Now plug all of the requested values into the program including your (honest) expected gas mileage and how many miles per year you drive. A word about gas mileage is necessary. To get accurate information, you need to enter data that is accurate...not optimistic or full of bragging value. Seek out what you believe will be the real gas mileage of the car--not what the EPA says (your mileage will vary and it's always much less.) Use the internet and try to find accurate gas mileage figures. In fact, if you're not able to find what you feel are good gas mileage values for the vehicle in question, just take the lower EPA value and multiply by 0.7 to get a fair estimate of what it will really give you.

Enter a name for the car using all numeric and/or alphabetic characters, e.g., "2012 Magnificent" or "2012 Letus Spend." This name will be used to store the data for the vehicle. Because of this, don't try to use special characters in this block--just A-Z and 0-9. Once you have all the values in this upper-left block as you want them, click the little blue disk icon or use the menu option "FILE >> Save this car's file" so that it is saved to your hard disk. Then move to the lower-left block.

In this block, you're going to enter data for a cheap alternative. This can be a new, inexpensive, smaller car or a used car a couple of years old. The point is that we're looking at a car you could use to get around. It wouldn't be that dream car, but it would get you there and back reliably, comfortably, and at low cost. This kind of car varies according to your needs--4 kids? No kids? Lots of long trips? 99% local driving? Carry lots of tools or expensive stuff? There are many questions to answer and since each person's minimum vehicle will vary, you'll need to do a little research to see what you'd use and how much it would cost to buy it.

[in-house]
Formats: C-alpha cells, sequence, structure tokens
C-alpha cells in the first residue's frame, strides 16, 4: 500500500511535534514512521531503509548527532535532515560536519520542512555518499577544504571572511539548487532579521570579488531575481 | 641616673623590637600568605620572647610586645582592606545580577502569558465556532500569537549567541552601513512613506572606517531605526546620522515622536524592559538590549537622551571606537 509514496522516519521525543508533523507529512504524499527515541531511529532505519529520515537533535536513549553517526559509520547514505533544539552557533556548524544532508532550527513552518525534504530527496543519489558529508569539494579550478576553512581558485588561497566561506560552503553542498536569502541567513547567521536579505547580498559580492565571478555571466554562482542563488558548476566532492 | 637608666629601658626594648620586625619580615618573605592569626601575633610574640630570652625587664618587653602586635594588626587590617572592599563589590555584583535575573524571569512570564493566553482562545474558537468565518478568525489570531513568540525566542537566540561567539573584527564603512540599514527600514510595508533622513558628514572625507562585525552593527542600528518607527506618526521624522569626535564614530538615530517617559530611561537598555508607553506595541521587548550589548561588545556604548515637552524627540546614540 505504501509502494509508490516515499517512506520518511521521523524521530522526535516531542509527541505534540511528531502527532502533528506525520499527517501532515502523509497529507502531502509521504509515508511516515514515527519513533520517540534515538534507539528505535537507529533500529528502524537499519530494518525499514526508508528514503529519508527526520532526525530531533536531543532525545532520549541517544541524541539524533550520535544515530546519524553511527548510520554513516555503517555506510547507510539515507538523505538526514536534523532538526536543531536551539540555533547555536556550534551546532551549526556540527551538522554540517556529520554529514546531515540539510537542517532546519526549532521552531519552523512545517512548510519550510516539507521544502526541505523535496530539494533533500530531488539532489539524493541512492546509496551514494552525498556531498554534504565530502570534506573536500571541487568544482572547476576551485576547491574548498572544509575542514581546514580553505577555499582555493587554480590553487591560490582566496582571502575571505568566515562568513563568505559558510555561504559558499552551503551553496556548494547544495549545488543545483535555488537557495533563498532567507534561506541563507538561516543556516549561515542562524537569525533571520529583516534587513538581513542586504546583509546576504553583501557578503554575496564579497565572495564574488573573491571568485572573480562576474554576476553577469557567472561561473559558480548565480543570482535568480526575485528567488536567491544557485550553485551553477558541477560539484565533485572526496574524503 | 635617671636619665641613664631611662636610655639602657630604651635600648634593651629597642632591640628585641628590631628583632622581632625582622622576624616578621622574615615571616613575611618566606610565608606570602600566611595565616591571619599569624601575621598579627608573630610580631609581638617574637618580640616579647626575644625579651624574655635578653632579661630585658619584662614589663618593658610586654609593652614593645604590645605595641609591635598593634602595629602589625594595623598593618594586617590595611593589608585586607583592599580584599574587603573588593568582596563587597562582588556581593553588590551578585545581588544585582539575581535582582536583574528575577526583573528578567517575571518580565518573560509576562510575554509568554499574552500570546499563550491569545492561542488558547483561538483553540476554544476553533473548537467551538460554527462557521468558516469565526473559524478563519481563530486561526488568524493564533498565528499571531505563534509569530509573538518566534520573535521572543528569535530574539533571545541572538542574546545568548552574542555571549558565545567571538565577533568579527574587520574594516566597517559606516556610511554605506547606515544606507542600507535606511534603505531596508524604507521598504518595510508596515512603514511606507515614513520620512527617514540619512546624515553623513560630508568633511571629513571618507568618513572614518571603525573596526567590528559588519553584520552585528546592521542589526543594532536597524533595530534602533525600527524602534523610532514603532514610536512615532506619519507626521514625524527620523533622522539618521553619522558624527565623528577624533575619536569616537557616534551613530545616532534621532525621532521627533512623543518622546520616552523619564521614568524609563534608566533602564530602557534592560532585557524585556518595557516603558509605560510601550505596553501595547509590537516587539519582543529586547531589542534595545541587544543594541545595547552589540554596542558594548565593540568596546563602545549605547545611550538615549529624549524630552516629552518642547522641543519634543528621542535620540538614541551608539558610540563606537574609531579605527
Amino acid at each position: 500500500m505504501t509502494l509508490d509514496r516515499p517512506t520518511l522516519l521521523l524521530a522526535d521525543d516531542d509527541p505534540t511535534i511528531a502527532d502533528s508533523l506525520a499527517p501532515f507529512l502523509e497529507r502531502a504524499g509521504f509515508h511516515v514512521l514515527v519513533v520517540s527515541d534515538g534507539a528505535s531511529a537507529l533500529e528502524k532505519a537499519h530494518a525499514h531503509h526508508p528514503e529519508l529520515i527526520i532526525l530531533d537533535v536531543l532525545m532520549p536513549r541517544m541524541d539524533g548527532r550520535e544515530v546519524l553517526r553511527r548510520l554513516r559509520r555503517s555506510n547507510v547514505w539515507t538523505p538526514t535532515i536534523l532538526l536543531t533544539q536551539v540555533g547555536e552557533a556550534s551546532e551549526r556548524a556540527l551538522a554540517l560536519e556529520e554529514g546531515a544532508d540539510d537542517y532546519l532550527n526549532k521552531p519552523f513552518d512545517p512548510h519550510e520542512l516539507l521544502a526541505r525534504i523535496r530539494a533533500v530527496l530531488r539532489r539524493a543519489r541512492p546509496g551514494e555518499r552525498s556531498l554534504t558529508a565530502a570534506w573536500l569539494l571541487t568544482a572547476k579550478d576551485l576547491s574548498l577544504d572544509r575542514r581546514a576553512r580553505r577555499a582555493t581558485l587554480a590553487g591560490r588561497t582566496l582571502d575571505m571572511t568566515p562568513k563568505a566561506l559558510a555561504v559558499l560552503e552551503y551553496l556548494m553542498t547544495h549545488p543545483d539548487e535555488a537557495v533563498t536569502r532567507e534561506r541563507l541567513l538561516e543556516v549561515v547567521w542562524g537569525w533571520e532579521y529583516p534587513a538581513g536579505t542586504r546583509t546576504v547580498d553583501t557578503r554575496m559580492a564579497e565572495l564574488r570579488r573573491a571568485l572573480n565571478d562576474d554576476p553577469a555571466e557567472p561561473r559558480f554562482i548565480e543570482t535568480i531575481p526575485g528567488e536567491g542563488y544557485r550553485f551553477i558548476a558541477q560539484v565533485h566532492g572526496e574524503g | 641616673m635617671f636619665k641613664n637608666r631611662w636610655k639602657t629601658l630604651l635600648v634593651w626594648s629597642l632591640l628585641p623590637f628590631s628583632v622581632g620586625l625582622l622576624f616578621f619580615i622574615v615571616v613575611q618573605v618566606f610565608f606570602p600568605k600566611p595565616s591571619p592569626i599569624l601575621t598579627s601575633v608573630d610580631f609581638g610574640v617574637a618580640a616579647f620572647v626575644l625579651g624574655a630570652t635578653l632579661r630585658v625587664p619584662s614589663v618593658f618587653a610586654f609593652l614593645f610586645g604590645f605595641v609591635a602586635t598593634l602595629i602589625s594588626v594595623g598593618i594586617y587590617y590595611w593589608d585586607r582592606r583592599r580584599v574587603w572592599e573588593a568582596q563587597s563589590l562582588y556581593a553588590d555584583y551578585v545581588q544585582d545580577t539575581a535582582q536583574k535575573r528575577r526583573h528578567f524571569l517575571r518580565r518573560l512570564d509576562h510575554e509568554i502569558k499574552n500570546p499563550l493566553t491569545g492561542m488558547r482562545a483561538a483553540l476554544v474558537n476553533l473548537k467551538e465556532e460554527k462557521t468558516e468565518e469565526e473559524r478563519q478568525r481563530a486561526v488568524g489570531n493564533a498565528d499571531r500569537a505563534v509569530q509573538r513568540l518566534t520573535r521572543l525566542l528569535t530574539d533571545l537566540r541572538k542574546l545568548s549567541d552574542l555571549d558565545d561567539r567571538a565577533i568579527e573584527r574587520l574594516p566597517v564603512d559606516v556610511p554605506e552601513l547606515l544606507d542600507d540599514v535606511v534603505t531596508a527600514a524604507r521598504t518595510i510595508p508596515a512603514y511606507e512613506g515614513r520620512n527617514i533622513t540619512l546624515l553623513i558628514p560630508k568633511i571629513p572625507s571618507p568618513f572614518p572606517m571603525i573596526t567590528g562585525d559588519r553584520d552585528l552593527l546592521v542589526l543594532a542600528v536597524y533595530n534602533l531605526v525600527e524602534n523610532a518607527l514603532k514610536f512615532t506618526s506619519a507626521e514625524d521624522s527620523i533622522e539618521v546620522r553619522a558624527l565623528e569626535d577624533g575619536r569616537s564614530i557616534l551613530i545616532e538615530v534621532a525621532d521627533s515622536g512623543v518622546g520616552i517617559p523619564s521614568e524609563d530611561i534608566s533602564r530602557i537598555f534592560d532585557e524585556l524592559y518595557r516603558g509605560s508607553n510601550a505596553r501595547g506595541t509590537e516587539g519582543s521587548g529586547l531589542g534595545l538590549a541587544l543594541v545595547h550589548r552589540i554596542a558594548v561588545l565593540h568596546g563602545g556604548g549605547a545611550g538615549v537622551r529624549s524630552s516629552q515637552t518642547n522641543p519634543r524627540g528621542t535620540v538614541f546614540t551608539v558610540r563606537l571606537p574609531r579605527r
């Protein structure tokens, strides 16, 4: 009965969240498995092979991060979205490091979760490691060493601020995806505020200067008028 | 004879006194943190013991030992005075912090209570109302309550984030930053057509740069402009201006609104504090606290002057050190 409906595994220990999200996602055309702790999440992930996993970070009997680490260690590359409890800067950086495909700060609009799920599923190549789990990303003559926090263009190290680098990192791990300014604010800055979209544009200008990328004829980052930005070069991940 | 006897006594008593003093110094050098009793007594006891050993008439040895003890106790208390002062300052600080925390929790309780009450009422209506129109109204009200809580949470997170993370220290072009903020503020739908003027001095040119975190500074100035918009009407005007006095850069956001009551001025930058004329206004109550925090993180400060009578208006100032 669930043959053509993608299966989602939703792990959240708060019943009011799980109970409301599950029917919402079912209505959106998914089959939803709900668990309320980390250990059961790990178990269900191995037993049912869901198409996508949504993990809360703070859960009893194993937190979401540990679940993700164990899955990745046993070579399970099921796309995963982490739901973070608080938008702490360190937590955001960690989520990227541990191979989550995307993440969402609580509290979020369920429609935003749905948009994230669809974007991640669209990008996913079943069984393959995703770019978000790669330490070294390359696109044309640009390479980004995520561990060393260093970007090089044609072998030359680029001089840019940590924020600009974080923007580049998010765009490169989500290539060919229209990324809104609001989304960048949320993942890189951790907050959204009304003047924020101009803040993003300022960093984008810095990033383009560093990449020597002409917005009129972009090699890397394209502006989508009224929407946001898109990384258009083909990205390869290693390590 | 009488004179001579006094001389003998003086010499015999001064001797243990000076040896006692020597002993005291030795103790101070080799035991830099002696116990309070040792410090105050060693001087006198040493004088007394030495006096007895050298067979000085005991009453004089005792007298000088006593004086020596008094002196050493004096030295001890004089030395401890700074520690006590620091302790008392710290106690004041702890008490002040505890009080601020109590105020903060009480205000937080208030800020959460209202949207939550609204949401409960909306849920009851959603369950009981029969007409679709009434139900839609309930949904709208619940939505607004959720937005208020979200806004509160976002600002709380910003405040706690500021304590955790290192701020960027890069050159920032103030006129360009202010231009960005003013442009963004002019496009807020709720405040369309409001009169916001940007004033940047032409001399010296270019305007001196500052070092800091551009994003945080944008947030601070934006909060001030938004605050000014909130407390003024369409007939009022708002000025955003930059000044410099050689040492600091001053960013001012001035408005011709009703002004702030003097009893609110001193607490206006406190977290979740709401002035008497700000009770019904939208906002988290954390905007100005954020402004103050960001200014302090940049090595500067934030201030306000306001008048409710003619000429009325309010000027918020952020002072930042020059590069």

The first tag will often cost much less than the 2nd--annual taxes are not included. Your car dealer can tell you what to expect. Enter your 1st tag's cost. If there are any other fees, i.e., title cost, add them to the tag cost and put that here.

Enter what annual insurance costs will be if you were to get this vehicle.

Assuming you'll have to borrow money to purchase this minimum-usable vehicle, enter the interest rate and the number of payments you'll have to make. Take note that many times the interest rate will be higher if you're buying a used car because the bank believes it won't last as long as a new one.

Finally, enter the gas mileage you can actually expect to get while driving this vehicle. The comments on gas mileage (see above) track here.

Once more, click the little blue disk icon or use the menu option "FILE >> Save this car's file" so that it is saved to your hard disk. Then move to the upper-right-hand block.

The upper-right block is where we'll cover the rest of the data associated with your dream car. The first block you'll enter is the trade-in allowance you're going to have from your existing vehicle (if any.) Note that you can't necessarily get an accurate picture of this without going through the pain of talking to a couple of car sales places. Your banker can give you some indication, but the chances are that you'll actually be offered no more than the vehicle's wholesale price...it's how they make money to buy their own groceries.

If you have any cash that you're going to put into your down payment, enter that amount.